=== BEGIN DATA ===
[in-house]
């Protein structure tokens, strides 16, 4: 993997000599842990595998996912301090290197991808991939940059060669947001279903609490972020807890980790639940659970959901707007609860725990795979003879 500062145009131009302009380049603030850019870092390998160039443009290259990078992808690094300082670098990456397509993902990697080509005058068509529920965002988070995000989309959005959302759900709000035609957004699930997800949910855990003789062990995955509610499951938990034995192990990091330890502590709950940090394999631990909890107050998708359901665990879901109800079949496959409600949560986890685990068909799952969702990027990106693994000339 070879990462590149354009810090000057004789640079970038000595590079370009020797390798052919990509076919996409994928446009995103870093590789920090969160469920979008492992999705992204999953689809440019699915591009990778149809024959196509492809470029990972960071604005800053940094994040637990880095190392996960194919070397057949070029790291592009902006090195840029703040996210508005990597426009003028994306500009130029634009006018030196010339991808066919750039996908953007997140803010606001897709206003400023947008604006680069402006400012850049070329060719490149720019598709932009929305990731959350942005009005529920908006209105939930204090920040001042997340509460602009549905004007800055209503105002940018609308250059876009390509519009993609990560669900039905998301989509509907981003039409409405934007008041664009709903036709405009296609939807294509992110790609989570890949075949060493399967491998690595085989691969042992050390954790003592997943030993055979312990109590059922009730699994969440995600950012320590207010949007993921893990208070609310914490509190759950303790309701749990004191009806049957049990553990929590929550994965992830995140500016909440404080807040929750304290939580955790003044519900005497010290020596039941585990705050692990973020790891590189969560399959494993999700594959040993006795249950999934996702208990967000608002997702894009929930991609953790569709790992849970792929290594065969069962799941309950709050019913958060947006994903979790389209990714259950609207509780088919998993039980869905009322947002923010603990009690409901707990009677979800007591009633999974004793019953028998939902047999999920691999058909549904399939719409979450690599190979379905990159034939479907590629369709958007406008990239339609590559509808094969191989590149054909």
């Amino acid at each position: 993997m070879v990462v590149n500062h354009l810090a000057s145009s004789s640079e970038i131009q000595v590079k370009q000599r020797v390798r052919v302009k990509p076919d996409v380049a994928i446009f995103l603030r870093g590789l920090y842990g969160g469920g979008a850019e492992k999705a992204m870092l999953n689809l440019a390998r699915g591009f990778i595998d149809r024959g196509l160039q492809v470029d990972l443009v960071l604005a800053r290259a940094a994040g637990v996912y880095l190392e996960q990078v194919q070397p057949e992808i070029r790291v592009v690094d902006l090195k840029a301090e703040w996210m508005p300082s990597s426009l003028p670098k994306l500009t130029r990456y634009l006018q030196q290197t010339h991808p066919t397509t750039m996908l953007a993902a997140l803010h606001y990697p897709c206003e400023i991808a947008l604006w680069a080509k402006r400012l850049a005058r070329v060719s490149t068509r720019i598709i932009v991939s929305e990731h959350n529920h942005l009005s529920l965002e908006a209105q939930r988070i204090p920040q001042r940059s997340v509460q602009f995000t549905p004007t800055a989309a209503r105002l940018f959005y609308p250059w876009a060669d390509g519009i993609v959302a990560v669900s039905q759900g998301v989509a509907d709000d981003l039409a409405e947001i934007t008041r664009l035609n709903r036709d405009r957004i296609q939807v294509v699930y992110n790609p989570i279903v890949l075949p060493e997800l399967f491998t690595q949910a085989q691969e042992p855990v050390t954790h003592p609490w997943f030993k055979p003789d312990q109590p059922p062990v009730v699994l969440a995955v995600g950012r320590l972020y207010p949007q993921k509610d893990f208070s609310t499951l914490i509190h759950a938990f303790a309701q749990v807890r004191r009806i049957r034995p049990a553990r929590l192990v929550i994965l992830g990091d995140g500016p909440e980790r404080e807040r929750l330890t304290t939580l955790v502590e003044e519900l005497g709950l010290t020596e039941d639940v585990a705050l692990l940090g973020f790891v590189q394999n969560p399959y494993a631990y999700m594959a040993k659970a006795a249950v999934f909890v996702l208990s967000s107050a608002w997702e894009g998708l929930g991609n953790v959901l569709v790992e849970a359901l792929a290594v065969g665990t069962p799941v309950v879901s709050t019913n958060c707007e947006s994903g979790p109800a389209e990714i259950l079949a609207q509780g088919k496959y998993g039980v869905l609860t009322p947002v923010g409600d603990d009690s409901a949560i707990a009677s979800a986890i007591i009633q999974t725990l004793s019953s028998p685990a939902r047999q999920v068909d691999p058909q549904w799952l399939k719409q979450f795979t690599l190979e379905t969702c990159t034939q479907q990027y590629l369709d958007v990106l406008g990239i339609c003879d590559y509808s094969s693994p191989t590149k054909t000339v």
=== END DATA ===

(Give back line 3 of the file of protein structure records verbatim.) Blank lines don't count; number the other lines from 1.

């Amino acid at each position: 993997m070879v990462v590149n500062h354009l810090a000057s145009s004789s640079e970038i131009q000595v590079k370009q000599r020797v390798r052919v302009k990509p076919d996409v380049a994928i446009f995103l603030r870093g590789l920090y842990g969160g469920g979008a850019e492992k999705a992204m870092l999953n689809l440019a390998r699915g591009f990778i595998d149809r024959g196509l160039q492809v470029d990972l443009v960071l604005a800053r290259a940094a994040g637990v996912y880095l190392e996960q990078v194919q070397p057949e992808i070029r790291v592009v690094d902006l090195k840029a301090e703040w996210m508005p300082s990597s426009l003028p670098k994306l500009t130029r990456y634009l006018q030196q290197t010339h991808p066919t397509t750039m996908l953007a993902a997140l803010h606001y990697p897709c206003e400023i991808a947008l604006w680069a080509k402006r400012l850049a005058r070329v060719s490149t068509r720019i598709i932009v991939s929305e990731h959350n529920h942005l009005s529920l965002e908006a209105q939930r988070i204090p920040q001042r940059s997340v509460q602009f995000t549905p004007t800055a989309a209503r105002l940018f959005y609308p250059w876009a060669d390509g519009i993609v959302a990560v669900s039905q759900g998301v989509a509907d709000d981003l039409a409405e947001i934007t008041r664009l035609n709903r036709d405009r957004i296609q939807v294509v699930y992110n790609p989570i279903v890949l075949p060493e997800l399967f491998t690595q949910a085989q691969e042992p855990v050390t954790h003592p609490w997943f030993k055979p003789d312990q109590p059922p062990v009730v699994l969440a995955v995600g950012r320590l972020y207010p949007q993921k509610d893990f208070s609310t499951l914490i509190h759950a938990f303790a309701q749990v807890r004191r009806i049957r034995p049990a553990r929590l192990v929550i994965l992830g990091d995140g500016p909440e980790r404080e807040r929750l330890t304290t939580l955790v502590e003044e519900l005497g709950l010290t020596e039941d639940v585990a705050l692990l940090g973020f790891v590189q394999n969560p399959y494993a631990y999700m594959a040993k659970a006795a249950v999934f909890v996702l208990s967000s107050a608002w997702e894009g998708l929930g991609n953790v959901l569709v790992e849970a359901l792929a290594v065969g665990t069962p799941v309950v879901s709050t019913n958060c707007e947006s994903g979790p109800a389209e990714i259950l079949a609207q509780g088919k496959y998993g039980v869905l609860t009322p947002v923010g409600d603990d009690s409901a949560i707990a009677s979800a986890i007591i009633q999974t725990l004793s019953s028998p685990a939902r047999q999920v068909d691999p058909q549904w799952l399939k719409q979450f795979t690599l190979e379905t969702c990159t034939q479907q990027y590629l369709d958007v990106l406008g990239i339609c003879d590559y509808s094969s693994p191989t590149k054909t000339v």